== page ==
Mudcat Café message #757717 The Mudcat Café TM
Thread #50004   Message #757717
Posted By: GUEST,Dale
31-Jul-02 - 05:39 PM
Thread Name: Origins: Lady Mary / Palace Grand / The Sad Song
Subject: RE: Lady Mary / Palace Grand / The Sad Song
Leslie used to post quite a bit here, but I haven't seen posts from Leslie lately.

The notes to the Complete Seekers say, "For her solo tracks, Judith settled on . . . her arrangement of 'Lady Mary', an English ballad which was adopted by America's early settlers . . ."

My own opinion is that I will stick with the May Kennedy McCord source until I am shown differently. Here is a short biography and a nice picture of her. The ThinkQuest site may ask you to "click here to view this site", but it is a safe site, so don't worry about that. They just like for you to know where the article came from ~~ a student project in Taney County, Missouri. May Kennedy McCord is much revered in the Ozarks, and rightly so. For a good while I have been considering a discussion of her work here at Mudcat. Someday I may actually do it.

Here is a dialogue lifted from A Seekerology, a good source of information about The Seekers and their music, by the way. I especially enjoyed their discussion of "The Bush Girl" when I was reading up on it some time ago, but that is another topic altogether.

"Lady Mary" did not cause listmembers any headaches of understanding the words. But the actual meaning of the song was a major bone of contention.

It is fair to say that this song was one of the forgotten songs of the Seekers repertoire. When the first poll of favorite songs was made, the song only made one or two appearances. But by same token, it is also fair to say that the analysis probably made more people appreciative of this song's merits. Some people even thought it was a new song, but it was in fact recorded in 1964.

Gordon Weir kicked it off with this analysis:

A while ago in my "Top 25" listing, I alluded to the struggle I was having trying to follow the story line of "Lady Mary". Recently, Patrick Jervis echoed similar sentiments. Well, for what it may be worth, this is my best take on the song. If any of you have other insights I (and I am sure, Patrick as well) be MORE than appreciative if you would share them with the List.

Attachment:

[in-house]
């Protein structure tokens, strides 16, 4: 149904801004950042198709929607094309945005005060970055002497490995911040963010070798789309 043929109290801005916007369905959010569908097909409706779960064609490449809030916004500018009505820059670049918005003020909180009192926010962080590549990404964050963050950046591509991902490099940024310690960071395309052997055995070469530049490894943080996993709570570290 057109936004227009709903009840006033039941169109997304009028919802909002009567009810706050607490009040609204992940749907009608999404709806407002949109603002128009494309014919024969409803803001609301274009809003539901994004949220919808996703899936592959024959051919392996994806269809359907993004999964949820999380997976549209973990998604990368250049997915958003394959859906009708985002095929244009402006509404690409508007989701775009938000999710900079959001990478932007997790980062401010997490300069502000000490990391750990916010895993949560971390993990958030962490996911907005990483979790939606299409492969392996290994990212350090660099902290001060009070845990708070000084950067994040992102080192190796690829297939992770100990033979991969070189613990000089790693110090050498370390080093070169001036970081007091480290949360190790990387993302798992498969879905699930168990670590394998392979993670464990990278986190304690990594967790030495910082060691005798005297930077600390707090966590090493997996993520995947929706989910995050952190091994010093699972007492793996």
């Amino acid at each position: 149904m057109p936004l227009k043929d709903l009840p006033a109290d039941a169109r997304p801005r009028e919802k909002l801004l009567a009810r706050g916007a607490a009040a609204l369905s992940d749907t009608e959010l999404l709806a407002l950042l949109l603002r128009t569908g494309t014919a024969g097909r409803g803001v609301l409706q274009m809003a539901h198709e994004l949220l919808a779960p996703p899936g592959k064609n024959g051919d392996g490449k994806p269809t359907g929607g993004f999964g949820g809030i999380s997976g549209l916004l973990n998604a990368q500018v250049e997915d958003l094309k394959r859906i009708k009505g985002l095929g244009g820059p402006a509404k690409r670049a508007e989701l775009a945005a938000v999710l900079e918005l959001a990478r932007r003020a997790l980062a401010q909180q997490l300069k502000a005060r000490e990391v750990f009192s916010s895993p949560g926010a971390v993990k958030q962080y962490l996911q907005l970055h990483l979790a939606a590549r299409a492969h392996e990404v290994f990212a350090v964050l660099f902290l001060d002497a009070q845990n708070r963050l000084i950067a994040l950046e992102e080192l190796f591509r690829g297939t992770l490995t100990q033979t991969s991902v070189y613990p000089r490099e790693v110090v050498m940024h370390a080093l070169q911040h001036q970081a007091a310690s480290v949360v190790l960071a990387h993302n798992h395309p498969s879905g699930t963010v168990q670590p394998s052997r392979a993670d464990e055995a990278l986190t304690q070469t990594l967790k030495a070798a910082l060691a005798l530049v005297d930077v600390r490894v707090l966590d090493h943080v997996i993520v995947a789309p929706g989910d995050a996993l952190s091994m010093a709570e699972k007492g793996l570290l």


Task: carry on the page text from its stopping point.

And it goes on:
Dramatis Personae:
The singer, apparently a peasant girl
A royal Prince
Lady Mary, another member of the royalty

Story:
The Prince, perhaps to rest and water the horses after a fox hunt, happens to stop by at the house of the peasant girl . She sees him and falls in love with him (and possibly vice versa), but since he is royalty and she but a commoner, no romantic future is possible for them.

Meanwhile, since royalty is expected to court royalty, the Prince is "matched" with Lady Mary, whom he really doesn't love ("In his heart she could find no place"), while being denied to the peasant girl who he knows does love him ("He knew I would be his bride")

Later, the Prince dies and is lying in state. The girl, for whom the Prince had not forsaken Lady Mary in his life, wonders whether she should now attend as one of the mourners.

Keith Swift countered with his views:

This interpretation doesn't quite work. The "singer" says, in part:

"He knew I would be his bride, with a kiss for a lifetime fee. But I WAS NOTHING to him, (emphasis mine) and he was the world to me." I have dropped the complete lyrics in below. It appears to me that the "singer" is Lady Mary herself, not royalty, but married perhaps into nobility. This would not necessarily mean a palatial residence for her. There seems, to me to be only one, unfortunate female in the song, telling her life story so far, from the cottage, to the palace gardens, to the bed-side where he lays dead. At this point, she ponders on the irony of her mourning. I wonder what inspired this song - whether there is a historic character here.

Lady Mary

He came from his palace grand,
He came to my cottage door.
His words were few, but his look
Will linger for evermore.

The look in his sad dark eyes,
More tender than words could be.
But I was nothing to him,
And he was the world to me.

There in her garden she stands,
All dressed in fine satin and lace,
Lady Mary so cold and so strange,
In his heart she could find no place.

He knew I would be his bride,
With a kiss for a lifetime fee.
But I was nothing to him,
And he was the world to me.

Now in his palace grand,
On a flower-strewn bed he lies.
His beautiful lids are closed
On his sad dark beautiful eyes.

And among the mourners who mourn,
Why should I a mourner be,
For I was nothing to him,
And he was the world to me.

For I was nothing to him,
And he was the world to me.

Next up was Gary Padgett who was

somewhat baffled too, although I tend to think there was one lady, and for a couple of lines the narrative changes from the first person to the third person. One thought occurred to me. The inlay material notes from the 5-CD set classify that song as an old English ballad that was brought to America by the early settlers. Oftentimes those old folksongs had many verses, far too many for a typical recording. It just might be that there are some omitted verses which might help to clarify the story line further. Does anyone perhaps have any collection of old ballads and/or folksongs which might contain this song?

For the time being the debate rests, but is open to other interpretations.